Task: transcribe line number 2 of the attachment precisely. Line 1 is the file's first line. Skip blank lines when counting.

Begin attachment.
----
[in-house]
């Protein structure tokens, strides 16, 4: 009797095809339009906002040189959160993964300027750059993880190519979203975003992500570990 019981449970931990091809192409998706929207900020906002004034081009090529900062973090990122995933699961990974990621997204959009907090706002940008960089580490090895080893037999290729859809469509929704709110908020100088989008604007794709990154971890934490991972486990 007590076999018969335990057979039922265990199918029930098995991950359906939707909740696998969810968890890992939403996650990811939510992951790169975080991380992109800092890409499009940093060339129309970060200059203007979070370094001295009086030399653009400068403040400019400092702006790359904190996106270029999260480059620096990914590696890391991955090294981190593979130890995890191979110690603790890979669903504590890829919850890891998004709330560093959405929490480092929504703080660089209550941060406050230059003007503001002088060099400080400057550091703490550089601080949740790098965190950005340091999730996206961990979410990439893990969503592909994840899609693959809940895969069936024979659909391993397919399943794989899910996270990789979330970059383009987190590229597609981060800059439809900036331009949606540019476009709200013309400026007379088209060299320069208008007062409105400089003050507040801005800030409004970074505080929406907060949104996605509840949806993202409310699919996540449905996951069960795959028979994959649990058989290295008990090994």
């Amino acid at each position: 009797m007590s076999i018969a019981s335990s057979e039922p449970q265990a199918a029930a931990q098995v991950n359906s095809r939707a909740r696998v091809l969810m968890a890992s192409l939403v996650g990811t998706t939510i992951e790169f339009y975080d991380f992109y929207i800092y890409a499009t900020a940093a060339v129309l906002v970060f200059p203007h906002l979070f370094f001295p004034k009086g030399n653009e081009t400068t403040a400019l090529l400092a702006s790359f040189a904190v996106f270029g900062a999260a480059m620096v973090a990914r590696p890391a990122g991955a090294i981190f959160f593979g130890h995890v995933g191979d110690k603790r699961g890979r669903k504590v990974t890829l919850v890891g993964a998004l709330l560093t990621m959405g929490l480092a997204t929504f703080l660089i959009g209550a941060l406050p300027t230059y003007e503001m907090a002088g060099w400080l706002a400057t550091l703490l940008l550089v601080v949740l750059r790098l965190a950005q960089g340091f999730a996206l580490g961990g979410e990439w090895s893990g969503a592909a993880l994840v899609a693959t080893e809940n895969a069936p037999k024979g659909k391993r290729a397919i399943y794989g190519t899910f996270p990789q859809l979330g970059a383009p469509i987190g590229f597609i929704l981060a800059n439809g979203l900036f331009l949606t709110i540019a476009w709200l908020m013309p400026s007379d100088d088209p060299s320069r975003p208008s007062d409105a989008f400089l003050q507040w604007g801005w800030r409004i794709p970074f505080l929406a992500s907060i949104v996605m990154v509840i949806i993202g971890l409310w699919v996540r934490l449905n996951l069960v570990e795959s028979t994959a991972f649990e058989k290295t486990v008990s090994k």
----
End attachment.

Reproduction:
């Protein structure tokens, strides 16, 4: 009797095809339009906002040189959160993964300027750059993880190519979203975003992500570990 019981449970931990091809192409998706929207900020906002004034081009090529900062973090990122995933699961990974990621997204959009907090706002940008960089580490090895080893037999290729859809469509929704709110908020100088989008604007794709990154971890934490991972486990 007590076999018969335990057979039922265990199918029930098995991950359906939707909740696998969810968890890992939403996650990811939510992951790169975080991380992109800092890409499009940093060339129309970060200059203007979070370094001295009086030399653009400068403040400019400092702006790359904190996106270029999260480059620096990914590696890391991955090294981190593979130890995890191979110690603790890979669903504590890829919850890891998004709330560093959405929490480092929504703080660089209550941060406050230059003007503001002088060099400080400057550091703490550089601080949740790098965190950005340091999730996206961990979410990439893990969503592909994840899609693959809940895969069936024979659909391993397919399943794989899910996270990789979330970059383009987190590229597609981060800059439809900036331009949606540019476009709200013309400026007379088209060299320069208008007062409105400089003050507040801005800030409004970074505080929406907060949104996605509840949806993202409310699919996540449905996951069960795959028979994959649990058989290295008990090994």